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The duo of MacBook Pros launched last year solved a lot of the problems of its predecessors.
The butterfly switches, for example, were exchanged for the old but reliable scissor switches for the keyboards.
The new 16-inch screen with a 3,072 x 1,920 screen resolution is also a nice touch for multitaskers and for anyone who’s just been clamoring for something bigger.
The improvements, in a way, make them better desktop replacements than ever.
Needless to say, I don’t think anyone would mind getting stuck working long hours on these beautiful machines.
And with the social distancing policies in effect, I’m pretty sure that quite a few 2019 MacBook Pro owners are already reaping the benefits of their new devices.
But don’t get me wrong, it’s not a perfect device. The laptop form-factor, after all, is a compromise in and of itself.
The trackpad is one of the most obvious compromises in a laptop form-factor.
While MacBook Pro trackpads are consistently rated as one of the best on any laptop, it’s still no match compared to a good mouse.
Trackpads just don’t have the precision that a high CPI mouse has or the comfort of a properly designed ergonomic mouse.
If you’re in a hurry, I recommend the the MX Master 2S (link goes to Amazon) for excellent ergonomics, enabling you to use it comfortably all day.
Sensitivity in CPI (Counts Per Inch)
Perhaps one of the most sought after features in a mouse that a lot of buyers look at is the CPI. This determines the mouse’s precision.
CPI or Counter Per Inch pertains to the number of points that the mouse detects and uses when you move it an inch in any direction.
This means the higher the number, the more precise the mouse is.
CPI is particularly important if you intend to play FPS games on your MacBook.
In some situations, minute movements of the mouse can be all it takes to hit or miss your target.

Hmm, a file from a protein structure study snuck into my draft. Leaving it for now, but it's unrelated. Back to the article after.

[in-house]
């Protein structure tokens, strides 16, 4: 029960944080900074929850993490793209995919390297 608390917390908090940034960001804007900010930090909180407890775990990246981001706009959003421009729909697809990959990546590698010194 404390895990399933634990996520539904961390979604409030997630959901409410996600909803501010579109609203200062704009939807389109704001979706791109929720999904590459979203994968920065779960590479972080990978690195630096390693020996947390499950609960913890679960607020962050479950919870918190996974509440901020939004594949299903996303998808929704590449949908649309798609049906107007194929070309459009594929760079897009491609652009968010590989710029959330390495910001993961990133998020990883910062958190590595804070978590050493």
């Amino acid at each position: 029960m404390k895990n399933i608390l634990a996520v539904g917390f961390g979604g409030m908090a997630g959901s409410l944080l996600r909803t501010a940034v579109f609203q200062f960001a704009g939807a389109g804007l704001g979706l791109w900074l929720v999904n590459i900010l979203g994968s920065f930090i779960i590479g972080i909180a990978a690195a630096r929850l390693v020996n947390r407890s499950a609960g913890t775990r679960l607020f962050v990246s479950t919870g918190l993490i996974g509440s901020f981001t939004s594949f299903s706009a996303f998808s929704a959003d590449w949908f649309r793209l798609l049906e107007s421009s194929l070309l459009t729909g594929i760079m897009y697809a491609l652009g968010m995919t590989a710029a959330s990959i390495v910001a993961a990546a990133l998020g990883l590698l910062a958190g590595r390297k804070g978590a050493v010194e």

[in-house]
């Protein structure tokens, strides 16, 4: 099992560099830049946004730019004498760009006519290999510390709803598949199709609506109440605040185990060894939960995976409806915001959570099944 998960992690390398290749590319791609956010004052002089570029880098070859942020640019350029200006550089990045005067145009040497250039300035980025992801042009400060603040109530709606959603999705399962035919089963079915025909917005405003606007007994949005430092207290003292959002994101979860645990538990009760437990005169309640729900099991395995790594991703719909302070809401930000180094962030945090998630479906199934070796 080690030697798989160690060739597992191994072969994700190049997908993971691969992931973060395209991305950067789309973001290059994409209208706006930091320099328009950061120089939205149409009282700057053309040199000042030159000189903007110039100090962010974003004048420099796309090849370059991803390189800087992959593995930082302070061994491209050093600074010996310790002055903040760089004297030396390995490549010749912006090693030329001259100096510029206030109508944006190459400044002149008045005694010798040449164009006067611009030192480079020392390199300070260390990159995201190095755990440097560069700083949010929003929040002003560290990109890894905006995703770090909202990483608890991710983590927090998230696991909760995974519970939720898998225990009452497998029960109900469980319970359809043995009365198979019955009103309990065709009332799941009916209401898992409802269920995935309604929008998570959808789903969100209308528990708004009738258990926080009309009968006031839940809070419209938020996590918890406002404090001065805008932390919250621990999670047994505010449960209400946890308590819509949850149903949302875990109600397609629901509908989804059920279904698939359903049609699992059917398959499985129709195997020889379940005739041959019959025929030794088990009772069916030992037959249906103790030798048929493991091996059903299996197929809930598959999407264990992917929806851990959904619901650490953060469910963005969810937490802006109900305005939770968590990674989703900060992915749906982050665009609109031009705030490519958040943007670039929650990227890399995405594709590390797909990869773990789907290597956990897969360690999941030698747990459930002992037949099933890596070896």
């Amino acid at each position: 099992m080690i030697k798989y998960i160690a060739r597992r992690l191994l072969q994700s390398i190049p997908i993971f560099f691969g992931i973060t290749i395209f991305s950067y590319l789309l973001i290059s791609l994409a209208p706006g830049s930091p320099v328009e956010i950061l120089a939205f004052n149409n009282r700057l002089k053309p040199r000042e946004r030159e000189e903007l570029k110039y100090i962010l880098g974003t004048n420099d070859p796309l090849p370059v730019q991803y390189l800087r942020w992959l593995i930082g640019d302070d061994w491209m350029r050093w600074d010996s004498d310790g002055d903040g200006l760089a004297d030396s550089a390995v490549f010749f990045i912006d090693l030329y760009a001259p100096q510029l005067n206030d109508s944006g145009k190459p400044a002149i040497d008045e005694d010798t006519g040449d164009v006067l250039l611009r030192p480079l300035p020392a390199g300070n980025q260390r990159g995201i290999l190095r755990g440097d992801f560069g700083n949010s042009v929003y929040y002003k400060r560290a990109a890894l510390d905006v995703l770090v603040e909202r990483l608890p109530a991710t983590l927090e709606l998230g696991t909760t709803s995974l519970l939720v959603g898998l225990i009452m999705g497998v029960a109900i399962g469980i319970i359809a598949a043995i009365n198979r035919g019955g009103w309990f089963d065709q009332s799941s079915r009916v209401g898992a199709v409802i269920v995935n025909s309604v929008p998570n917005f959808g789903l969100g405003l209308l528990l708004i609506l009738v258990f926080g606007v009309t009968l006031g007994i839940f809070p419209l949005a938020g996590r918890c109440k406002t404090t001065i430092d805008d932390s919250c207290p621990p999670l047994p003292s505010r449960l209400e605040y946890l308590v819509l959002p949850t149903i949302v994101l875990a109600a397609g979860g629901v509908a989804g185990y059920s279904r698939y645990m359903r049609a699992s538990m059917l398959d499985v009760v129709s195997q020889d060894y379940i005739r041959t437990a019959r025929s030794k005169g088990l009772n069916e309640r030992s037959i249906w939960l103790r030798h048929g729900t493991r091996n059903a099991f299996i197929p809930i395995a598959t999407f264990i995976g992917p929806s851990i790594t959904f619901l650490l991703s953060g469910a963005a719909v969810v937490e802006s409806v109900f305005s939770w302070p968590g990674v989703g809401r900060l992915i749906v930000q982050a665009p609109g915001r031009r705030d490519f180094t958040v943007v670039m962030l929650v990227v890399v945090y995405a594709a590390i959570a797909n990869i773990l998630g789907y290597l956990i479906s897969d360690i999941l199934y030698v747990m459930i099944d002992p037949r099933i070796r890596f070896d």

For graphic designers and visual arts professionals, this is also something that needs to be considered.
Much like a painter’s hand as he moves his brush through the canvas, the precision of his tool determines whether he colors within the right lines.
The hardware that determines CPI is the sensor. As such, it’s the heart and soul of the mouse.
There is some confusion when talking about this particular feature.
The term is sometimes interchanged with DPI which means Dots Per Inch which pertains to the number of pixels per inch rather than the reference points for your mouse pointers.
In this sense, DPI is more appropriate when printing. But alas, DPI has become synonymous with CPI in marketing speak for mice.
Design & Ergonomics
When it comes to working or playing long hours on your computer, mouse design is king.
It’s the computer hardware that you physically interact with the most other than the keyboard. This is why the size and shape of the mouse are also important to consider when buying one.
Ergonomics is a complicated design feature that is also a prime driver of buying decisions when it comes to computer mice.
Its success is dependent on variables such as hand size and specific use. This demand for variety is what makes the mouse market particularly robust and competitive.
Generally, manufacturers market two different sizes – the travel-size and the full-size.
But don’t let the name fool you.
Travel-size doesn’t have to mean you use only when you’re traveling. It all depends on your personal preference and comfort.
This feature pertains mainly to the comfortability of use of the mouse and this isn’t solely determined by the mouse size.
More often, the shape of the mouse itself is what makes it comfortable to use.
Lately, there have been new mouse designs coming out that are more avant-garde in shape.
They’re called vertical mice.
They are shaped in a way that your hand doesn’t have to contort itself far from its neutral position when you’re sitting down.
This should eliminate wrist pain when using the mouse for long periods.
Workflow Enhancement Features
Mouse technology has come a long way since it was first introduced in 1964.
Not only are the ergonomics and sensors being constantly updated and upgraded, but so are the peripheral functions.
From scroll wheels to middle buttons, manufacturers and designers have begun introducing more functions to the humble mouse.
Your MacBook Pro is already a pretty expensive piece of hardware so buying expensive peripherals can be prohibitive for some of us.
Luckily, the great everyday use-case mouse doesn’t have to cost you an arm and a leg.
There are plenty of great mice to choose from in the sub-$100 price range.